John began his first epistle by reflecting on the fact that he had actually met the God of heaven and earth—the one who spoke and brought everything into existence, who flung the stars into space by a word, who breathed into man the breath of life.
John had actually heard and seen and even touched him—the Creator God—in the form of Jesus Christ.
What an incomprehensible experience! I imagine that for John there was a growing awareness of this as the years progressed, an increasing awe at knowing the eternal God personally.
If something is precious to us, we are often naturally inclined to conceal it, jealously guarding it from others. You may have had the experience of conversing with someone who greatly stimulated your thoughts, and you resented others entering the conversation.
But John said, “We proclaim to you what we have seen and heard, so that you also may have fellowship with us.” To know God brings about sharing that knowledge with others.
It is remarkable that the fellowship which others have with the living God in no way detracts from our own relationship with him. On the contrary, it enhances it. John said, “We write this to make our joy complete.”
Note also from John’s words that Christian fellowship is both vertical and horizontal: with God—”Our fellowship is with the Father and with his Son, Jesus Christ”; and with each other—”that you also may have fellowship with us.” The second depends on the first.
That which was from the beginning, which we have heard, which we have seen with our eyes, which we have looked at and our hands have touched—this we proclaim concerning the Word of life.
The life appeared; we have seen it and testify to it, and we proclaim to you the eternal life which was with the Father and has appeared to us.
We proclaim to you what we have seen and heard, so that you also may have fellowship with us.
And our fellowship is with the Father and with his Son, Jesus Christ.
We write this to make our Joy complete. 1 John 1:1-4
In later verses of this chapter we are given the basis for fellowship with God. The first prerequisite is deciding to obey him. “If we claim to have fellowship with him yet walk in the darkness, we lie and do not live by the truth” (1 John 1:6). To walk in the light is simply to walk in obedience to God’s truth—the Bible. To walk in darkness is to live in disobedience.
The second prerequisite is forgiveness: “If we walk in the light… we have fellowship with one another, and the blood of Jesus, his Son, purifies us from every sin” (1 John 1:7). To fellowship with the Holy God, we must be separated from our sins.
Obedience is our responsibility. Forgiveness is God’s.
These two prerequisites for our vertical fellowship also become the ingredients for our horizontal fellowship. I fellowship with other believers because together we are committed to God’s word, and we have had the mutual experience of meeting God and being forgiven by him.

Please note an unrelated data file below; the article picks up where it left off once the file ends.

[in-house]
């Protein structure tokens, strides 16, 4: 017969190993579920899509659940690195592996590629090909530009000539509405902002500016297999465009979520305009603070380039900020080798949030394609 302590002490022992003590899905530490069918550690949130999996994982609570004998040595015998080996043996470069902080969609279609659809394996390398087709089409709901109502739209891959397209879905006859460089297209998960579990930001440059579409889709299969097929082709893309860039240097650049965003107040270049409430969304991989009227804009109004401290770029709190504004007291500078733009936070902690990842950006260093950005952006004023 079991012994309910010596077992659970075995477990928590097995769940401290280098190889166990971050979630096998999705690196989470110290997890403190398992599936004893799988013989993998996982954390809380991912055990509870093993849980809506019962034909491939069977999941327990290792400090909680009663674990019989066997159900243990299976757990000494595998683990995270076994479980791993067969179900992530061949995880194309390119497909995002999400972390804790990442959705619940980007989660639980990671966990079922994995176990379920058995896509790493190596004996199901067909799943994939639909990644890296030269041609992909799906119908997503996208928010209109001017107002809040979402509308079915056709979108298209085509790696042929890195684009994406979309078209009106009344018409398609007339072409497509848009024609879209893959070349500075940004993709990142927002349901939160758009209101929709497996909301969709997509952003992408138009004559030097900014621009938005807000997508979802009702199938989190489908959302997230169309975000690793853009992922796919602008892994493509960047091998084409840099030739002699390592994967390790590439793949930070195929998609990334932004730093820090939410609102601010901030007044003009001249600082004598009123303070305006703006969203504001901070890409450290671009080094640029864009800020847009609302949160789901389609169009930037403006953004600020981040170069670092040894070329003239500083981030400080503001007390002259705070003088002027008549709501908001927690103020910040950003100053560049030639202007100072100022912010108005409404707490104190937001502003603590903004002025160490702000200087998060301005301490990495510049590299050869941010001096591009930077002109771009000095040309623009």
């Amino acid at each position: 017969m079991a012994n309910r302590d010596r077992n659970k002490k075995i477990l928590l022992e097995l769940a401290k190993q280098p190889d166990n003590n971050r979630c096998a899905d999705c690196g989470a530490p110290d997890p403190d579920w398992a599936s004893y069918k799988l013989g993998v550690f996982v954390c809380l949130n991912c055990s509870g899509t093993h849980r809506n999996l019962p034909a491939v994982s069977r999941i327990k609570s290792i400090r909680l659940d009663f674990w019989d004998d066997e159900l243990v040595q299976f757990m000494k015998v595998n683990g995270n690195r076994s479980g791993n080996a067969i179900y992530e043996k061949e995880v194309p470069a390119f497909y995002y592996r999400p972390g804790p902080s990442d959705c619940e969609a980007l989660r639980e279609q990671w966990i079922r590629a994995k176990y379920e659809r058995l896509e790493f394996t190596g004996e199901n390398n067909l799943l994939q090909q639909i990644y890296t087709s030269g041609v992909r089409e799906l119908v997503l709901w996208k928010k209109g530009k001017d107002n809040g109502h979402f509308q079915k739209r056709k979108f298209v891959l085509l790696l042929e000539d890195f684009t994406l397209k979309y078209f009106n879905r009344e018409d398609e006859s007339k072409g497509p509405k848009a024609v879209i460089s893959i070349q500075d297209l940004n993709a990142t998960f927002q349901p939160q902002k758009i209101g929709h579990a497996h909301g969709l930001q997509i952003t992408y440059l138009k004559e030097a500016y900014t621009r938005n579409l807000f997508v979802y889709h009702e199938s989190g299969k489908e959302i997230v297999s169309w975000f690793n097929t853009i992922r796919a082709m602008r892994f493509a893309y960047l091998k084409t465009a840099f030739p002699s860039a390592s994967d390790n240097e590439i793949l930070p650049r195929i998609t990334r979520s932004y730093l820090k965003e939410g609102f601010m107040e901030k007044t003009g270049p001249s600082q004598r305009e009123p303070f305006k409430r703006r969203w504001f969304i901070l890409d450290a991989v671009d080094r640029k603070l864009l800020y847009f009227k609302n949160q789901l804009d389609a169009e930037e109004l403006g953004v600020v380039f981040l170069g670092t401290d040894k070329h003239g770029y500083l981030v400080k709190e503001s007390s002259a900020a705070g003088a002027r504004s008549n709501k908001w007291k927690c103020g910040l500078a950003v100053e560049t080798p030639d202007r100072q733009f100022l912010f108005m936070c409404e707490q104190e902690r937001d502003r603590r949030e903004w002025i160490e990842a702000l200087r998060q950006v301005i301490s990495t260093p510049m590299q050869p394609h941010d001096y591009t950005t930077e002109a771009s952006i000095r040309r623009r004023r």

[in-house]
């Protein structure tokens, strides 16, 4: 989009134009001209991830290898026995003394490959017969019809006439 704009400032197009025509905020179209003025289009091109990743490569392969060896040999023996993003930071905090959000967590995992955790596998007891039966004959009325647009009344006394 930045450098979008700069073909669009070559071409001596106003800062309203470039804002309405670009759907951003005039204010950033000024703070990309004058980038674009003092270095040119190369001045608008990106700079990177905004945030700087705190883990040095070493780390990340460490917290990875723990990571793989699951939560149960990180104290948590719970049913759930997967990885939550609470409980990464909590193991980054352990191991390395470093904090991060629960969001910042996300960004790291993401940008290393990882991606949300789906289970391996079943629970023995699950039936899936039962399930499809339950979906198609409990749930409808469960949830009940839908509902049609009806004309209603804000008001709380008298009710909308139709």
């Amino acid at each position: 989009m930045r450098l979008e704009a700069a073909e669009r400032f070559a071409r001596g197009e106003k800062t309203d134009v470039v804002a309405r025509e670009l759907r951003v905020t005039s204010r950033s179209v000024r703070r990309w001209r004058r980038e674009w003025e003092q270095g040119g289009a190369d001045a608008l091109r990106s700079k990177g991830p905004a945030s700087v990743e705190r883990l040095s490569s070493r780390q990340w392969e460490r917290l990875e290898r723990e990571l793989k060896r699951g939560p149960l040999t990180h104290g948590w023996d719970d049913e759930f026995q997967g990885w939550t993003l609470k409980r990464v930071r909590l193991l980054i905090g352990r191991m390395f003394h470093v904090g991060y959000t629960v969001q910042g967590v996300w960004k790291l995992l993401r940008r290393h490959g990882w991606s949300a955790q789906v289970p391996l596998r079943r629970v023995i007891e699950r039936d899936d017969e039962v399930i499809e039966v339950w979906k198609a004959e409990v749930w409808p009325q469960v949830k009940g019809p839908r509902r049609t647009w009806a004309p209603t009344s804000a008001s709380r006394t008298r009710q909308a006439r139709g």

As disciples and disciplemakers, our calling, our ministry, and our message may be narrow and specialized. However, without losing sight of these, we must be careful not to be exclusive in our fellowship. It is a temptation, as we recruit faithful and able men and women as disciples, to eliminate the weak from our ranks. We can ill afford to yield to this temptation. Dietrich Bonhoeffer in Life Together points out, “The elimination of the weak is the death of the fellowship.”
We say a chain is no stronger than its weakest link and a team no stronger than its weakest member. This is absurdly untrue when applied to the dynamic organism of the church of Jesus Christ. The New Testament reveals that the early Christians were often weak, unsophisticated, and in many cases problem-laden people who, chained together, proved to be indestructible.
Of course, a disciple’s life and eager vision ought to at once set him apart. But the depth of his own commitment, and not intolerance of others’ weaknesses, should be the distinguishing factor. Our arms must be long enough and our hearts large enough to include in our fellowship all who seek entrance, allowing only a common allegiance to the Scriptures and a common experience of God’s forgiving grace to be the criteria.
The Greek word for fellowship in 1 John 1, koinonia, has a rich, many-sided meaning. In Romans 15:26, Paul spoke of contributions made by the Christians in Greece for the poor in Jerusalem, and the word for “contribution” is also koinonia. In the next verse the word is used in the sense of sharing—the Gentiles sharing in the spiritual blessings of the Jews, and the Jews sharing in the material blessings of the Gentiles. In Luke 5:10, James and 3 John are described as fishing partners of Simon Peter. The word for “partners” is again this same Greek word. Fellowship is a close association, a relationship of involvement with each other.
Finally, this partnership, this sharing, this contribution, this close relationship and communion mentioned in 1 John 1, is also an eternal fellowship. This is true because of the forgiveness in Jesus Christ which we share. We do not have fellowship with each other in the body of Christ because of temporal matters such as like vision or similar tastes or culture, or because the other person is mature and dynamic. We have fellowship with each other because we are from the same Body, washed in the same blood.
In heaven we will fellowship with all of God’s people, irrespective of their background or ministry vision or particular convictions. Let it be so here on earth.